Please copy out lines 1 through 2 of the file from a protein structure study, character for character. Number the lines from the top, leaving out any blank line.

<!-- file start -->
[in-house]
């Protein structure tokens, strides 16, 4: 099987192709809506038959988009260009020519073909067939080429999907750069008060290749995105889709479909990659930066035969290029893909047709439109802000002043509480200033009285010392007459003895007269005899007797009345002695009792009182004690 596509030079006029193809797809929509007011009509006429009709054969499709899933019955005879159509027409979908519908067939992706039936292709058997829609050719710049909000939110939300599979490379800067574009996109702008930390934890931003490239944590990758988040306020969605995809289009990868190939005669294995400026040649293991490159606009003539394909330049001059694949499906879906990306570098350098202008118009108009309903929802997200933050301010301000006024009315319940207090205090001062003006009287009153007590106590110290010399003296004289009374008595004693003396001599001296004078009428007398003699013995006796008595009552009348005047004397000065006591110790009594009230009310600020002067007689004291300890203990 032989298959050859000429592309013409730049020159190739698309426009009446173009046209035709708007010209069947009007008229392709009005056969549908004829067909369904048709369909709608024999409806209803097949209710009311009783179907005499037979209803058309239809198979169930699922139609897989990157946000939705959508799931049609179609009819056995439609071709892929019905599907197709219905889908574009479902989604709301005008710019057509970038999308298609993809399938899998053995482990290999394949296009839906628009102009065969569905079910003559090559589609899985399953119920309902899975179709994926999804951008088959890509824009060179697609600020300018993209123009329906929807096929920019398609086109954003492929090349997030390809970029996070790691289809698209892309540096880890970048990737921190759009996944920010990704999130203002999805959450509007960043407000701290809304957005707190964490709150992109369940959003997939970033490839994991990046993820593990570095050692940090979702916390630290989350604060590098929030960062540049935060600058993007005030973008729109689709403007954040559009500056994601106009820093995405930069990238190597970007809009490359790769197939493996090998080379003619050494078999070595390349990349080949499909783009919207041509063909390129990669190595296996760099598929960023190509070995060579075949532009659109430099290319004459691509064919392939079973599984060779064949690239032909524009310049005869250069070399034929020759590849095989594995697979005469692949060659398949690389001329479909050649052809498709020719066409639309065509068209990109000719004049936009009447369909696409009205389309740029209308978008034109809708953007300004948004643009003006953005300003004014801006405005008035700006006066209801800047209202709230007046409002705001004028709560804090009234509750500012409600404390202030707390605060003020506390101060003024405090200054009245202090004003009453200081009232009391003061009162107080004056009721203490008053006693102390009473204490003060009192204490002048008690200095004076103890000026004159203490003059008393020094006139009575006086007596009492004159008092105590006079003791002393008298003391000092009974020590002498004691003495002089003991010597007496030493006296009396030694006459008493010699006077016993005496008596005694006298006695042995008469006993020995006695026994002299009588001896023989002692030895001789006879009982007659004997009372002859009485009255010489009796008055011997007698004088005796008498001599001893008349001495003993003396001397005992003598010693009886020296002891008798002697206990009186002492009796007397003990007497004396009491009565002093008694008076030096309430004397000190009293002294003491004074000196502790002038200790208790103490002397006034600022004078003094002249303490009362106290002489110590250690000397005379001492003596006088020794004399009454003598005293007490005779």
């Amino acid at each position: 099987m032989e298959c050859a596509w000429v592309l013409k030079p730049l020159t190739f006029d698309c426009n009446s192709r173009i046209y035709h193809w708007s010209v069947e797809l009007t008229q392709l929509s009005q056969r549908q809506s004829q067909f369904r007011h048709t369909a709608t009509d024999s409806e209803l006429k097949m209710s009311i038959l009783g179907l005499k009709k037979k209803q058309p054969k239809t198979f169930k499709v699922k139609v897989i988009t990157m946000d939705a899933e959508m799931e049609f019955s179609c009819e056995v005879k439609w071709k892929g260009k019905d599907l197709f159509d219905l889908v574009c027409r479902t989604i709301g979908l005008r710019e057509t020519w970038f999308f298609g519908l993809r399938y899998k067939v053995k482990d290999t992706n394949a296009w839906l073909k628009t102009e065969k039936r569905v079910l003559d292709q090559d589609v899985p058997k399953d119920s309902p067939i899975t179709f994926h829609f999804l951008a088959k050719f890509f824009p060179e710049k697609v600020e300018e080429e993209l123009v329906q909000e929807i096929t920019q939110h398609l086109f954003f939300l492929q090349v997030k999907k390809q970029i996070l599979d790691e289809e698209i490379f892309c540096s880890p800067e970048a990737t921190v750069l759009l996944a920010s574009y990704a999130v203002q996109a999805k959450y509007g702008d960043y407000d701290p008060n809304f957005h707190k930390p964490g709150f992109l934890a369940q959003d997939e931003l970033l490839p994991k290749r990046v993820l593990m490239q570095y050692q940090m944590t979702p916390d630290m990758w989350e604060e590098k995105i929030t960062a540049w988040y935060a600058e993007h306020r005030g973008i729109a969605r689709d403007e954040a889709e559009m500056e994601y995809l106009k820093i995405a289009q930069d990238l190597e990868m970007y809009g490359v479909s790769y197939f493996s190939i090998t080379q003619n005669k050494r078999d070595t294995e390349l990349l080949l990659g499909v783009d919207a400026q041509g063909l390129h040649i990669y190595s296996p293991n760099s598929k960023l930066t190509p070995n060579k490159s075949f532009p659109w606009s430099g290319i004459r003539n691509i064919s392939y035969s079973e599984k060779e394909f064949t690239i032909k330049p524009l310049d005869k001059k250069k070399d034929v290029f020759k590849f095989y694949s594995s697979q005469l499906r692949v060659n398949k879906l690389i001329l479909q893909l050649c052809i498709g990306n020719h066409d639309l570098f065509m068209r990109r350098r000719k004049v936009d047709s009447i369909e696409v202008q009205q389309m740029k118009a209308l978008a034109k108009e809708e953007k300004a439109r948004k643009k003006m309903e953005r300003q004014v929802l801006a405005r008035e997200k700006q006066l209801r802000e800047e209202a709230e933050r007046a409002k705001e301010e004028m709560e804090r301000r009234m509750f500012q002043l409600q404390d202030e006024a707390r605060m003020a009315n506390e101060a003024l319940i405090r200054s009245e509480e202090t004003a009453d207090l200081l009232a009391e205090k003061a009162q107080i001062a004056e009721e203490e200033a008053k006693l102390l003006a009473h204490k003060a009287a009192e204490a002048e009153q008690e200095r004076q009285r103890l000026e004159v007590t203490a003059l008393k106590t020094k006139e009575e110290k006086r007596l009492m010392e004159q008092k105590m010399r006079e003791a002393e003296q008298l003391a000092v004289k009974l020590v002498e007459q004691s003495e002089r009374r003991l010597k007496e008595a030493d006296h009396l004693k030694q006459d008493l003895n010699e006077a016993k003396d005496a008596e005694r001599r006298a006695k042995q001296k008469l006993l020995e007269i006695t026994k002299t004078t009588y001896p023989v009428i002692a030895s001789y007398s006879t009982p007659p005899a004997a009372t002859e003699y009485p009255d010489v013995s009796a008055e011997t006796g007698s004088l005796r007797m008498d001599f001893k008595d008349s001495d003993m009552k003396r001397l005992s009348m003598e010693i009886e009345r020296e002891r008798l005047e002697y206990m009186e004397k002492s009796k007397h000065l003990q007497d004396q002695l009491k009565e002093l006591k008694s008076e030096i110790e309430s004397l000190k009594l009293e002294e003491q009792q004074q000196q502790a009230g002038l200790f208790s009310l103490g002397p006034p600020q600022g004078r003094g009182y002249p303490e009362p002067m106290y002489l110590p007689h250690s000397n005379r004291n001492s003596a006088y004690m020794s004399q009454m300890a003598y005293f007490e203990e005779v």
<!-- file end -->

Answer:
[in-house]
């Protein structure tokens, strides 16, 4: 099987192709809506038959988009260009020519073909067939080429999907750069008060290749995105889709479909990659930066035969290029893909047709439109802000002043509480200033009285010392007459003895007269005899007797009345002695009792009182004690 596509030079006029193809797809929509007011009509006429009709054969499709899933019955005879159509027409979908519908067939992706039936292709058997829609050719710049909000939110939300599979490379800067574009996109702008930390934890931003490239944590990758988040306020969605995809289009990868190939005669294995400026040649293991490159606009003539394909330049001059694949499906879906990306570098350098202008118009108009309903929802997200933050301010301000006024009315319940207090205090001062003006009287009153007590106590110290010399003296004289009374008595004693003396001599001296004078009428007398003699013995006796008595009552009348005047004397000065006591110790009594009230009310600020002067007689004291300890203990 032989298959050859000429592309013409730049020159190739698309426009009446173009046209035709708007010209069947009007008229392709009005056969549908004829067909369904048709369909709608024999409806209803097949209710009311009783179907005499037979209803058309239809198979169930699922139609897989990157946000939705959508799931049609179609009819056995439609071709892929019905599907197709219905889908574009479902989604709301005008710019057509970038999308298609993809399938899998053995482990290999394949296009839906628009102009065969569905079910003559090559589609899985399953119920309902899975179709994926999804951008088959890509824009060179697609600020300018993209123009329906929807096929920019398609086109954003492929090349997030390809970029996070790691289809698209892309540096880890970048990737921190759009996944920010990704999130203002999805959450509007960043407000701290809304957005707190964490709150992109369940959003997939970033490839994991990046993820593990570095050692940090979702916390630290989350604060590098929030960062540049935060600058993007005030973008729109689709403007954040559009500056994601106009820093995405930069990238190597970007809009490359790769197939493996090998080379003619050494078999070595390349990349080949499909783009919207041509063909390129990669190595296996760099598929960023190509070995060579075949532009659109430099290319004459691509064919392939079973599984060779064949690239032909524009310049005869250069070399034929020759590849095989594995697979005469692949060659398949690389001329479909050649052809498709020719066409639309065509068209990109000719004049936009009447369909696409009205389309740029209308978008034109809708953007300004948004643009003006953005300003004014801006405005008035700006006066209801800047209202709230007046409002705001004028709560804090009234509750500012409600404390202030707390605060003020506390101060003024405090200054009245202090004003009453200081009232009391003061009162107080004056009721203490008053006693102390009473204490003060009192204490002048008690200095004076103890000026004159203490003059008393020094006139009575006086007596009492004159008092105590006079003791002393008298003391000092009974020590002498004691003495002089003991010597007496030493006296009396030694006459008493010699006077016993005496008596005694006298006695042995008469006993020995006695026994002299009588001896023989002692030895001789006879009982007659004997009372002859009485009255010489009796008055011997007698004088005796008498001599001893008349001495003993003396001397005992003598010693009886020296002891008798002697206990009186002492009796007397003990007497004396009491009565002093008694008076030096309430004397000190009293002294003491004074000196502790002038200790208790103490002397006034600022004078003094002249303490009362106290002489110590250690000397005379001492003596006088020794004399009454003598005293007490005779």